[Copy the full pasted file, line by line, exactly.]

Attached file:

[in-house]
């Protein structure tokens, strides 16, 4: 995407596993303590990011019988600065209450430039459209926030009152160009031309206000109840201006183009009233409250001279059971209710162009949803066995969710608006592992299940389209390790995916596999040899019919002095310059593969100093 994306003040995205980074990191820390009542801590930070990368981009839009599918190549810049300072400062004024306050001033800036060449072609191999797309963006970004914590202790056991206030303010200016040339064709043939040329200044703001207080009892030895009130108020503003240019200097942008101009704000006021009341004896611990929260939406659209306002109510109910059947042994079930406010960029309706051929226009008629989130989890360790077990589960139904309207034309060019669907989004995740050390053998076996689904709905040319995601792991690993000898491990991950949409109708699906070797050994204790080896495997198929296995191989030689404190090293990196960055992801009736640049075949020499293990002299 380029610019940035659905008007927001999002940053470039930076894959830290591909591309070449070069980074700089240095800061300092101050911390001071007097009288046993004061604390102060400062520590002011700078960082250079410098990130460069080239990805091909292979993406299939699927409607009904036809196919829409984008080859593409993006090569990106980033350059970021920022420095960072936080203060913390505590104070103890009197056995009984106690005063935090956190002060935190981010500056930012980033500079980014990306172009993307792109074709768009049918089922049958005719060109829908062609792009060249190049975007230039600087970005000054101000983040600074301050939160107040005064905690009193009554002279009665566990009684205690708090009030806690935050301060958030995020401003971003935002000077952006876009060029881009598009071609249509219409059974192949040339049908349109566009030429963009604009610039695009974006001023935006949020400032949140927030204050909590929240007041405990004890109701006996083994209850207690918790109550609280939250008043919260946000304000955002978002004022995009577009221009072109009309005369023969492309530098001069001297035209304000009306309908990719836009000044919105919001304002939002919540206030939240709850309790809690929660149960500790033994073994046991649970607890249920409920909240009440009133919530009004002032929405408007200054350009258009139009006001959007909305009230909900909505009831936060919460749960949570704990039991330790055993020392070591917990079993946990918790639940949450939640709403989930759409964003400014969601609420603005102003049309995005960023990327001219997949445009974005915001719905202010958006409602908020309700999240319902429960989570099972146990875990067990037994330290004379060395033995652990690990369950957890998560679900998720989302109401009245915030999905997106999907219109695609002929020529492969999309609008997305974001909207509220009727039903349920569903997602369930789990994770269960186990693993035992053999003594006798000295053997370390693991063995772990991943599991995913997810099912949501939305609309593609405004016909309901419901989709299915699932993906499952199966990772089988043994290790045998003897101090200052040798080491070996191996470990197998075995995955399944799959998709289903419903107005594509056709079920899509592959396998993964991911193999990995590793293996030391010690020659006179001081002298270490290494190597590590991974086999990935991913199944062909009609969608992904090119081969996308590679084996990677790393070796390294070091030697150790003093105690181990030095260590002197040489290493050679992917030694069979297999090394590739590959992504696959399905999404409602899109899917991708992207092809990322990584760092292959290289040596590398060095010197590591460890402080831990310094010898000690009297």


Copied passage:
[in-house]
């Protein structure tokens, strides 16, 4: 995407596993303590990011019988600065209450430039459209926030009152160009031309206000109840201006183009009233409250001279059971209710162009949803066995969710608006592992299940389209390790995916596999040899019919002095310059593969100093 994306003040995205980074990191820390009542801590930070990368981009839009599918190549810049300072400062004024306050001033800036060449072609191999797309963006970004914590202790056991206030303010200016040339064709043939040329200044703001207080009892030895009130108020503003240019200097942008101009704000006021009341004896611990929260939406659209306002109510109910059947042994079930406010960029309706051929226009008629989130989890360790077990589960139904309207034309060019669907989004995740050390053998076996689904709905040319995601792991690993000898491990991950949409109708699906070797050994204790080896495997198929296995191989030689404190090293990196960055992801009736640049075949020499293990002299 380029610019940035659905008007927001999002940053470039930076894959830290591909591309070449070069980074700089240095800061300092101050911390001071007097009288046993004061604390102060400062520590002011700078960082250079410098990130460069080239990805091909292979993406299939699927409607009904036809196919829409984008080859593409993006090569990106980033350059970021920022420095960072936080203060913390505590104070103890009197056995009984106690005063935090956190002060935190981010500056930012980033500079980014990306172009993307792109074709768009049918089922049958005719060109829908062609792009060249190049975007230039600087970005000054101000983040600074301050939160107040005064905690009193009554002279009665566990009684205690708090009030806690935050301060958030995020401003971003935002000077952006876009060029881009598009071609249509219409059974192949040339049908349109566009030429963009604009610039695009974006001023935006949020400032949140927030204050909590929240007041405990004890109701006996083994209850207690918790109550609280939250008043919260946000304000955002978002004022995009577009221009072109009309005369023969492309530098001069001297035209304000009306309908990719836009000044919105919001304002939002919540206030939240709850309790809690929660149960500790033994073994046991649970607890249920409920909240009440009133919530009004002032929405408007200054350009258009139009006001959007909305009230909900909505009831936060919460749960949570704990039991330790055993020392070591917990079993946990918790639940949450939640709403989930759409964003400014969601609420603005102003049309995005960023990327001219997949445009974005915001719905202010958006409602908020309700999240319902429960989570099972146990875990067990037994330290004379060395033995652990690990369950957890998560679900998720989302109401009245915030999905997106999907219109695609002929020529492969999309609008997305974001909207509220009727039903349920569903997602369930789990994770269960186990693993035992053999003594006798000295053997370390693991063995772990991943599991995913997810099912949501939305609309593609405004016909309901419901989709299915699932993906499952199966990772089988043994290790045998003897101090200052040798080491070996191996470990197998075995995955399944799959998709289903419903107005594509056709079920899509592959396998993964991911193999990995590793293996030391010690020659006179001081002298270490290494190597590590991974086999990935991913199944062909009609969608992904090119081969996308590679084996990677790393070796390294070091030697150790003093105690181990030095260590002197040489290493050679992917030694069979297999090394590739590959992504696959399905999404409602899109899917991708992207092809990322990584760092292959290289040596590398060095010197590591460890402080831990310094010898000690009297």